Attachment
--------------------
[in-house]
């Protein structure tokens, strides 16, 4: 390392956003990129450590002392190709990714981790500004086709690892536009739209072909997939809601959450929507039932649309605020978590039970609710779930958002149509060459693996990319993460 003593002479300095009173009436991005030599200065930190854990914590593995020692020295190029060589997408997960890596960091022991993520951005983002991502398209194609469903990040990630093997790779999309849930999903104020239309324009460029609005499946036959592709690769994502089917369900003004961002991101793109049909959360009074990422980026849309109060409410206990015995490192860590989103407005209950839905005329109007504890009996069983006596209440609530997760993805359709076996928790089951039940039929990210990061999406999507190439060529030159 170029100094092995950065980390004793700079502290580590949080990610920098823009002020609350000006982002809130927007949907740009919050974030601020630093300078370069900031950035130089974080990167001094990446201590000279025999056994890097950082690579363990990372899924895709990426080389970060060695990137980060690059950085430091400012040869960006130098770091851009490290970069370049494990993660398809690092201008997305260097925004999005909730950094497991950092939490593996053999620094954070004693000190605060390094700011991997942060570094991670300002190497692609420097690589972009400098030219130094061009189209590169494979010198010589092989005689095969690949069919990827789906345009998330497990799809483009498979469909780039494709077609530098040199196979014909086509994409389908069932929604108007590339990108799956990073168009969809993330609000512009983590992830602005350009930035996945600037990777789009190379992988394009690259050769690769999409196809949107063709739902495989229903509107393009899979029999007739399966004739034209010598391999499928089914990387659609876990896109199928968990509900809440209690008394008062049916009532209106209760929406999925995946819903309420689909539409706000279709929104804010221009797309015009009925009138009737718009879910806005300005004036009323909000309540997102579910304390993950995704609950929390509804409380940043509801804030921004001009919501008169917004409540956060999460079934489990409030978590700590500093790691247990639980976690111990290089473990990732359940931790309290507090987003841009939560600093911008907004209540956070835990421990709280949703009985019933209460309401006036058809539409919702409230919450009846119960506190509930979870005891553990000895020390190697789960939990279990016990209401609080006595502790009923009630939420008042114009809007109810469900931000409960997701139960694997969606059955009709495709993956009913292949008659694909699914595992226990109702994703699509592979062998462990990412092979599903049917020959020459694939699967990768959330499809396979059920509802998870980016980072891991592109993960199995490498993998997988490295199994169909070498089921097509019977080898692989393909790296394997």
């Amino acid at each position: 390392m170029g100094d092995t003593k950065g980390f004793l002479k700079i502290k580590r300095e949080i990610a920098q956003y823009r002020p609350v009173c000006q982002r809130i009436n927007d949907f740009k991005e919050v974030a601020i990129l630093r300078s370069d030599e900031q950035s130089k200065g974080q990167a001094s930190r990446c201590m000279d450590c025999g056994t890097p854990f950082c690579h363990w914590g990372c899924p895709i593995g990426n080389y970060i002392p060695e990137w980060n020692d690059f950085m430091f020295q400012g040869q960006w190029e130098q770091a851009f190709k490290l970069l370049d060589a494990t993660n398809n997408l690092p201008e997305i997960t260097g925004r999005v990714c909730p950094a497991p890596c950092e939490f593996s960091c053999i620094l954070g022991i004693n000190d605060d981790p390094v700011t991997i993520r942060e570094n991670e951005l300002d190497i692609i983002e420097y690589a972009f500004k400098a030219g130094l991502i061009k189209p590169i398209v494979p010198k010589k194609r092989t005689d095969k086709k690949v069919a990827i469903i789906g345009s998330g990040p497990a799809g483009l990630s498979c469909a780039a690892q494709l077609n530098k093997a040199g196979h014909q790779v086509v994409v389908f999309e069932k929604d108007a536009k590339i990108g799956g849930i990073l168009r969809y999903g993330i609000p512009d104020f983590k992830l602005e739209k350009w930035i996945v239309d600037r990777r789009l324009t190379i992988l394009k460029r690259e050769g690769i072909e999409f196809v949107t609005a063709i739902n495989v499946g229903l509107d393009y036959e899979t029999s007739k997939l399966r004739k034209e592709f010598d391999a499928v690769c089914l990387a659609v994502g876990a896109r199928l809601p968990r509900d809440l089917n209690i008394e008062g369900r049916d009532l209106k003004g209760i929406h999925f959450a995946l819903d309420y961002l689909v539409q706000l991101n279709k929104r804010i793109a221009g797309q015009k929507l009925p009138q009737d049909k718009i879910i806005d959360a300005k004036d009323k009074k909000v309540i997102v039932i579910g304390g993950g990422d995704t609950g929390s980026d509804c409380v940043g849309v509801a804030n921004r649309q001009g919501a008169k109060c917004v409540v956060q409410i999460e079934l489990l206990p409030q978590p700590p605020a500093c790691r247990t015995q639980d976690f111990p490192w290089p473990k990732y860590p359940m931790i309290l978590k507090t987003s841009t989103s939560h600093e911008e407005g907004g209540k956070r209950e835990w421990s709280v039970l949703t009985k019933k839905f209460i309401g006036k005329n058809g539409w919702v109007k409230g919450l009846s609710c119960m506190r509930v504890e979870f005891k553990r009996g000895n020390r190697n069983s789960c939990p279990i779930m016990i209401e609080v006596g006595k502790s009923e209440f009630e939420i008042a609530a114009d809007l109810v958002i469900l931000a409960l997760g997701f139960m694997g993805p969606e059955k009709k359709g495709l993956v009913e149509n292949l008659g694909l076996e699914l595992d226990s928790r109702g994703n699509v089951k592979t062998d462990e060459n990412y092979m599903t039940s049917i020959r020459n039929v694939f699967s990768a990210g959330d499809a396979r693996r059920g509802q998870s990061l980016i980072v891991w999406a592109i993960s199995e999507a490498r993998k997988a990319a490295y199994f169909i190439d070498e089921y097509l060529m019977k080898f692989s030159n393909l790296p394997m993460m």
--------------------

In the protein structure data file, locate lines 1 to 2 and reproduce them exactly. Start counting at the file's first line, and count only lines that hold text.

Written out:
[in-house]
């Protein structure tokens, strides 16, 4: 390392956003990129450590002392190709990714981790500004086709690892536009739209072909997939809601959450929507039932649309605020978590039970609710779930958002149509060459693996990319993460 003593002479300095009173009436991005030599200065930190854990914590593995020692020295190029060589997408997960890596960091022991993520951005983002991502398209194609469903990040990630093997790779999309849930999903104020239309324009460029609005499946036959592709690769994502089917369900003004961002991101793109049909959360009074990422980026849309109060409410206990015995490192860590989103407005209950839905005329109007504890009996069983006596209440609530997760993805359709076996928790089951039940039929990210990061999406999507190439060529030159 170029100094092995950065980390004793700079502290580590949080990610920098823009002020609350000006982002809130927007949907740009919050974030601020630093300078370069900031950035130089974080990167001094990446201590000279025999056994890097950082690579363990990372899924895709990426080389970060060695990137980060690059950085430091400012040869960006130098770091851009490290970069370049494990993660398809690092201008997305260097925004999005909730950094497991950092939490593996053999620094954070004693000190605060390094700011991997942060570094991670300002190497692609420097690589972009400098030219130094061009189209590169494979010198010589092989005689095969690949069919990827789906345009998330497990799809483009498979469909780039494709077609530098040199196979014909086509994409389908069932929604108007590339990108799956990073168009969809993330609000512009983590992830602005350009930035996945600037990777789009190379992988394009690259050769690769999409196809949107063709739902495989229903509107393009899979029999007739399966004739034209010598391999499928089914990387659609876990896109199928968990509900809440209690008394008062049916009532209106209760929406999925995946819903309420689909539409706000279709929104804010221009797309015009009925009138009737718009879910806005300005004036009323909000309540997102579910304390993950995704609950929390509804409380940043509801804030921004001009919501008169917004409540956060999460079934489990409030978590700590500093790691247990639980976690111990290089473990990732359940931790309290507090987003841009939560600093911008907004209540956070835990421990709280949703009985019933209460309401006036058809539409919702409230919450009846119960506190509930979870005891553990000895020390190697789960939990279990016990209401609080006595502790009923009630939420008042114009809007109810469900931000409960997701139960694997969606059955009709495709993956009913292949008659694909699914595992226990109702994703699509592979062998462990990412092979599903049917020959020459694939699967990768959330499809396979059920509802998870980016980072891991592109993960199995490498993998997988490295199994169909070498089921097509019977080898692989393909790296394997």